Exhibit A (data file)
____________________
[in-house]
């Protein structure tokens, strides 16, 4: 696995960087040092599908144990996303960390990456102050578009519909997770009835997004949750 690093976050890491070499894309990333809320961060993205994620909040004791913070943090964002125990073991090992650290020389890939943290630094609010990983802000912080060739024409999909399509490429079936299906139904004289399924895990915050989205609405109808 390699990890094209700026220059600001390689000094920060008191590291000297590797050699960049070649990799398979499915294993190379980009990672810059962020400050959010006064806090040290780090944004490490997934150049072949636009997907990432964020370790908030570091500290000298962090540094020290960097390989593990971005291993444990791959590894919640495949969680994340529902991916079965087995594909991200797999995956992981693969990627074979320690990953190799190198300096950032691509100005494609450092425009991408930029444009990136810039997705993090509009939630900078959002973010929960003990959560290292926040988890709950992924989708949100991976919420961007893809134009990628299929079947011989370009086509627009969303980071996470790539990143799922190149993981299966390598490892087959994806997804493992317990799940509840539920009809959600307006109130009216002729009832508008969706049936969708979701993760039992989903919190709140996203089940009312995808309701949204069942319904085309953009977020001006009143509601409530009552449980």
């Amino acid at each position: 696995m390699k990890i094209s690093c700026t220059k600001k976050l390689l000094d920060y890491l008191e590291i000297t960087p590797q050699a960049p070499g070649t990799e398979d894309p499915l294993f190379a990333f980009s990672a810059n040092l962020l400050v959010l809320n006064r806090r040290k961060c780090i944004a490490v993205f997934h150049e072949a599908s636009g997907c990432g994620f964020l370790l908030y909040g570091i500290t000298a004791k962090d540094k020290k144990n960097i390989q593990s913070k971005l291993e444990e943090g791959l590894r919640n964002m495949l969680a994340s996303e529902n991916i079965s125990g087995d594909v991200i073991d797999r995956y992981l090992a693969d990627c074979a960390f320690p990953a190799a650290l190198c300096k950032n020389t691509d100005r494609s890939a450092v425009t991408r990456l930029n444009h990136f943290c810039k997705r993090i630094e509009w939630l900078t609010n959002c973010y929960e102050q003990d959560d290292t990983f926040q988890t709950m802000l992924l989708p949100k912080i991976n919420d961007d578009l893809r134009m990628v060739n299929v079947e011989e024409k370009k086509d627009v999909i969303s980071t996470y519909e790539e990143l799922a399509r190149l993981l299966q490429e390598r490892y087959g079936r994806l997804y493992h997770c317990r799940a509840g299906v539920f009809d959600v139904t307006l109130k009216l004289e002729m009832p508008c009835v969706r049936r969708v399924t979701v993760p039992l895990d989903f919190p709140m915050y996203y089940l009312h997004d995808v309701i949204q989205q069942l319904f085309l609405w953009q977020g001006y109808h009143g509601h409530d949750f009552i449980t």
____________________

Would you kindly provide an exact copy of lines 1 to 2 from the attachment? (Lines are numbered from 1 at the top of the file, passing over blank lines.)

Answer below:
[in-house]
């Protein structure tokens, strides 16, 4: 696995960087040092599908144990996303960390990456102050578009519909997770009835997004949750 690093976050890491070499894309990333809320961060993205994620909040004791913070943090964002125990073991090992650290020389890939943290630094609010990983802000912080060739024409999909399509490429079936299906139904004289399924895990915050989205609405109808 390699990890094209700026220059600001390689000094920060008191590291000297590797050699960049070649990799398979499915294993190379980009990672810059962020400050959010006064806090040290780090944004490490997934150049072949636009997907990432964020370790908030570091500290000298962090540094020290960097390989593990971005291993444990791959590894919640495949969680994340529902991916079965087995594909991200797999995956992981693969990627074979320690990953190799190198300096950032691509100005494609450092425009991408930029444009990136810039997705993090509009939630900078959002973010929960003990959560290292926040988890709950992924989708949100991976919420961007893809134009990628299929079947011989370009086509627009969303980071996470790539990143799922190149993981299966390598490892087959994806997804493992317990799940509840539920009809959600307006109130009216002729009832508008969706049936969708979701993760039992989903919190709140996203089940009312995808309701949204069942319904085309953009977020001006009143509601409530009552449980």